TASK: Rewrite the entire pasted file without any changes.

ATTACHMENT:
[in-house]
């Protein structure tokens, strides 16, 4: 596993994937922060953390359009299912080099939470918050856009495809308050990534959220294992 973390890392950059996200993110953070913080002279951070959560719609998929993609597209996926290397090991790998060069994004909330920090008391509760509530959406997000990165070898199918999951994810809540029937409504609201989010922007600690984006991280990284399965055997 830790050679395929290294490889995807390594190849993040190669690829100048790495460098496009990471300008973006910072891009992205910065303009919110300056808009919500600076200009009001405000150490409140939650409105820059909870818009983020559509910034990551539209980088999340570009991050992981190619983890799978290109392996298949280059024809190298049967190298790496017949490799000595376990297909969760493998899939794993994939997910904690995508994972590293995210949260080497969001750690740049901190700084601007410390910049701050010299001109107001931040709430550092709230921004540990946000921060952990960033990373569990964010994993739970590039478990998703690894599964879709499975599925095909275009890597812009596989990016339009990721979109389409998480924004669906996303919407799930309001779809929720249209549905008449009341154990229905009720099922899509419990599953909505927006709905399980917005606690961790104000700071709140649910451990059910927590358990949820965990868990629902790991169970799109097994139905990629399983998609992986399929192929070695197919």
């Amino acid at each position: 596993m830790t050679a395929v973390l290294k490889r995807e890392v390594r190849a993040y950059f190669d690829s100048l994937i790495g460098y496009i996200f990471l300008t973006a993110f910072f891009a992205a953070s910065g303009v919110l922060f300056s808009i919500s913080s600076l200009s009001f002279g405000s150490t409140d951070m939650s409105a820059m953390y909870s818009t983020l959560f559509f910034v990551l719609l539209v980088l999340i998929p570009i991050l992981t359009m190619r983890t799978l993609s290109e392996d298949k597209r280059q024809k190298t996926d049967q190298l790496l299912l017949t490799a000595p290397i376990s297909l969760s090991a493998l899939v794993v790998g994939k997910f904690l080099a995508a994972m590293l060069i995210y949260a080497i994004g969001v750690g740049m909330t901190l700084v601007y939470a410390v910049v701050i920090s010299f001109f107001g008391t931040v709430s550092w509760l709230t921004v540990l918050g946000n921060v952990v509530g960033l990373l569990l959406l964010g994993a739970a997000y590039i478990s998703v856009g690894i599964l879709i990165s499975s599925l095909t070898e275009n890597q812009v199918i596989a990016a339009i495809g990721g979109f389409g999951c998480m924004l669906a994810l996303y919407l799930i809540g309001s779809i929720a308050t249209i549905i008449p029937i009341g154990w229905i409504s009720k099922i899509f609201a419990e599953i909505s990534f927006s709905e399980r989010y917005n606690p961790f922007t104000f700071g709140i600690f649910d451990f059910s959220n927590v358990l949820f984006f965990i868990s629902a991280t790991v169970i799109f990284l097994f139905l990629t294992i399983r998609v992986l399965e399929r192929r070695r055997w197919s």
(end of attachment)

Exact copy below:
[in-house]
């Protein structure tokens, strides 16, 4: 596993994937922060953390359009299912080099939470918050856009495809308050990534959220294992 973390890392950059996200993110953070913080002279951070959560719609998929993609597209996926290397090991790998060069994004909330920090008391509760509530959406997000990165070898199918999951994810809540029937409504609201989010922007600690984006991280990284399965055997 830790050679395929290294490889995807390594190849993040190669690829100048790495460098496009990471300008973006910072891009992205910065303009919110300056808009919500600076200009009001405000150490409140939650409105820059909870818009983020559509910034990551539209980088999340570009991050992981190619983890799978290109392996298949280059024809190298049967190298790496017949490799000595376990297909969760493998899939794993994939997910904690995508994972590293995210949260080497969001750690740049901190700084601007410390910049701050010299001109107001931040709430550092709230921004540990946000921060952990960033990373569990964010994993739970590039478990998703690894599964879709499975599925095909275009890597812009596989990016339009990721979109389409998480924004669906996303919407799930309001779809929720249209549905008449009341154990229905009720099922899509419990599953909505927006709905399980917005606690961790104000700071709140649910451990059910927590358990949820965990868990629902790991169970799109097994139905990629399983998609992986399929192929070695197919």
């Amino acid at each position: 596993m830790t050679a395929v973390l290294k490889r995807e890392v390594r190849a993040y950059f190669d690829s100048l994937i790495g460098y496009i996200f990471l300008t973006a993110f910072f891009a992205a953070s910065g303009v919110l922060f300056s808009i919500s913080s600076l200009s009001f002279g405000s150490t409140d951070m939650s409105a820059m953390y909870s818009t983020l959560f559509f910034v990551l719609l539209v980088l999340i998929p570009i991050l992981t359009m190619r983890t799978l993609s290109e392996d298949k597209r280059q024809k190298t996926d049967q190298l790496l299912l017949t490799a000595p290397i376990s297909l969760s090991a493998l899939v794993v790998g994939k997910f904690l080099a995508a994972m590293l060069i995210y949260a080497i994004g969001v750690g740049m909330t901190l700084v601007y939470a410390v910049v701050i920090s010299f001109f107001g008391t931040v709430s550092w509760l709230t921004v540990l918050g946000n921060v952990v509530g960033l990373l569990l959406l964010g994993a739970a997000y590039i478990s998703v856009g690894i599964l879709i990165s499975s599925l095909t070898e275009n890597q812009v199918i596989a990016a339009i495809g990721g979109f389409g999951c998480m924004l669906a994810l996303y919407l799930i809540g309001s779809i929720a308050t249209i549905i008449p029937i009341g154990w229905i409504s009720k099922i899509f609201a419990e599953i909505s990534f927006s709905e399980r989010y917005n606690p961790f922007t104000f700071g709140i600690f649910d451990f059910s959220n927590v358990l949820f984006f965990i868990s629902a991280t790991v169970i799109f990284l097994f139905l990629t294992i399983r998609v992986l399965e399929r192929r070695r055997w197919s």